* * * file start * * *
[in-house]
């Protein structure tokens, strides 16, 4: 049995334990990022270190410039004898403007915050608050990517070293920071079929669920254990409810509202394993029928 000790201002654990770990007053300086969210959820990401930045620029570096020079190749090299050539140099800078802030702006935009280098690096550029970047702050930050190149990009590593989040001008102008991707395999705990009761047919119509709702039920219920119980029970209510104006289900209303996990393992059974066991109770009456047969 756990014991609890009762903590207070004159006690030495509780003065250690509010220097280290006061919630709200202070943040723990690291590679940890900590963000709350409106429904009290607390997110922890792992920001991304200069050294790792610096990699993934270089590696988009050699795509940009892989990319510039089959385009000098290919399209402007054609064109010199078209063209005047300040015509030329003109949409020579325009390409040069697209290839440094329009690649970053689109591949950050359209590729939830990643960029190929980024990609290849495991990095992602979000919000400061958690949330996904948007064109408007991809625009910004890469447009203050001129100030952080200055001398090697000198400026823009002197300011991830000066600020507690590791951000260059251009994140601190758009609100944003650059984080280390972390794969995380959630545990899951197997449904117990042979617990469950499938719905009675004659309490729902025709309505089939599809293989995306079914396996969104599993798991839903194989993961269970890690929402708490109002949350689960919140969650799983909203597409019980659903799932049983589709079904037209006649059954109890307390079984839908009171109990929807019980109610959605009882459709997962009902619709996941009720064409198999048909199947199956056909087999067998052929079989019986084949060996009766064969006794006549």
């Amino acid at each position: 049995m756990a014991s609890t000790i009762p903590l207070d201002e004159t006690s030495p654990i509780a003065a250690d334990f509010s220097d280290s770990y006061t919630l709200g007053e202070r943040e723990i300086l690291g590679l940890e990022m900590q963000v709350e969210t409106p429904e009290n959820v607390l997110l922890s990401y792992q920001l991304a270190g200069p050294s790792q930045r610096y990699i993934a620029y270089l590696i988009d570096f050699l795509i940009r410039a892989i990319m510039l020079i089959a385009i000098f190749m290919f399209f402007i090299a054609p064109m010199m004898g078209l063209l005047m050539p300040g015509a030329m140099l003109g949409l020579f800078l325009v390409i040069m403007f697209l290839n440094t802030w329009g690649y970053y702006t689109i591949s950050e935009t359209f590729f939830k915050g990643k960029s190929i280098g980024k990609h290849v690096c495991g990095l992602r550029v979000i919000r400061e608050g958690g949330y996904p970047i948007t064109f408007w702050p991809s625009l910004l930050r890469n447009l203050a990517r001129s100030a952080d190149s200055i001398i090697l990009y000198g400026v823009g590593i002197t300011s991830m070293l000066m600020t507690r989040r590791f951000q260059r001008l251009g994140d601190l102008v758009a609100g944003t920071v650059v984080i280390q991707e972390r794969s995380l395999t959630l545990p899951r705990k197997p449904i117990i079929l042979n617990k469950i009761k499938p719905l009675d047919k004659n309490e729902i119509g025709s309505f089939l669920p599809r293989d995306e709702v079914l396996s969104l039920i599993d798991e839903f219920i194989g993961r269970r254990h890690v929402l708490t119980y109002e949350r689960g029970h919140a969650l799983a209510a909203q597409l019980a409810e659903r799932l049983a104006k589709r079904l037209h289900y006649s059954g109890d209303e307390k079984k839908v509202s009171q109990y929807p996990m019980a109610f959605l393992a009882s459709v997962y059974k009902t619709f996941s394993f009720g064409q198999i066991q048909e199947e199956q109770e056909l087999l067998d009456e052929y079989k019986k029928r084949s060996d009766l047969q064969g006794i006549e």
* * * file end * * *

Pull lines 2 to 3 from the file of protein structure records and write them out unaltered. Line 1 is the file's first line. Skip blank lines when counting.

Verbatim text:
């Protein structure tokens, strides 16, 4: 049995334990990022270190410039004898403007915050608050990517070293920071079929669920254990409810509202394993029928 000790201002654990770990007053300086969210959820990401930045620029570096020079190749090299050539140099800078802030702006935009280098690096550029970047702050930050190149990009590593989040001008102008991707395999705990009761047919119509709702039920219920119980029970209510104006289900209303996990393992059974066991109770009456047969 756990014991609890009762903590207070004159006690030495509780003065250690509010220097280290006061919630709200202070943040723990690291590679940890900590963000709350409106429904009290607390997110922890792992920001991304200069050294790792610096990699993934270089590696988009050699795509940009892989990319510039089959385009000098290919399209402007054609064109010199078209063209005047300040015509030329003109949409020579325009390409040069697209290839440094329009690649970053689109591949950050359209590729939830990643960029190929980024990609290849495991990095992602979000919000400061958690949330996904948007064109408007991809625009910004890469447009203050001129100030952080200055001398090697000198400026823009002197300011991830000066600020507690590791951000260059251009994140601190758009609100944003650059984080280390972390794969995380959630545990899951197997449904117990042979617990469950499938719905009675004659309490729902025709309505089939599809293989995306079914396996969104599993798991839903194989993961269970890690929402708490109002949350689960919140969650799983909203597409019980659903799932049983589709079904037209006649059954109890307390079984839908009171109990929807019980109610959605009882459709997962009902619709996941009720064409198999048909199947199956056909087999067998052929079989019986084949060996009766064969006794006549």
């Amino acid at each position: 049995m756990a014991s609890t000790i009762p903590l207070d201002e004159t006690s030495p654990i509780a003065a250690d334990f509010s220097d280290s770990y006061t919630l709200g007053e202070r943040e723990i300086l690291g590679l940890e990022m900590q963000v709350e969210t409106p429904e009290n959820v607390l997110l922890s990401y792992q920001l991304a270190g200069p050294s790792q930045r610096y990699i993934a620029y270089l590696i988009d570096f050699l795509i940009r410039a892989i990319m510039l020079i089959a385009i000098f190749m290919f399209f402007i090299a054609p064109m010199m004898g078209l063209l005047m050539p300040g015509a030329m140099l003109g949409l020579f800078l325009v390409i040069m403007f697209l290839n440094t802030w329009g690649y970053y702006t689109i591949s950050e935009t359209f590729f939830k915050g990643k960029s190929i280098g980024k990609h290849v690096c495991g990095l992602r550029v979000i919000r400061e608050g958690g949330y996904p970047i948007t064109f408007w702050p991809s625009l910004l930050r890469n447009l203050a990517r001129s100030a952080d190149s200055i001398i090697l990009y000198g400026v823009g590593i002197t300011s991830m070293l000066m600020t507690r989040r590791f951000q260059r001008l251009g994140d601190l102008v758009a609100g944003t920071v650059v984080i280390q991707e972390r794969s995380l395999t959630l545990p899951r705990k197997p449904i117990i079929l042979n617990k469950i009761k499938p719905l009675d047919k004659n309490e729902i119509g025709s309505f089939l669920p599809r293989d995306e709702v079914l396996s969104l039920i599993d798991e839903f219920i194989g993961r269970r254990h890690v929402l708490t119980y109002e949350r689960g029970h919140a969650l799983a209510a909203q597409l019980a409810e659903r799932l049983a104006k589709r079904l037209h289900y006649s059954g109890d209303e307390k079984k839908v509202s009171q109990y929807p996990m019980a109610f959605l393992a009882s459709v997962y059974k009902t619709f996941s394993f009720g064409q198999i066991q048909e199947e199956q109770e056909l087999l067998d009456e052929y079989k019986k029928r084949s060996d009766l047969q064969g006794i006549e």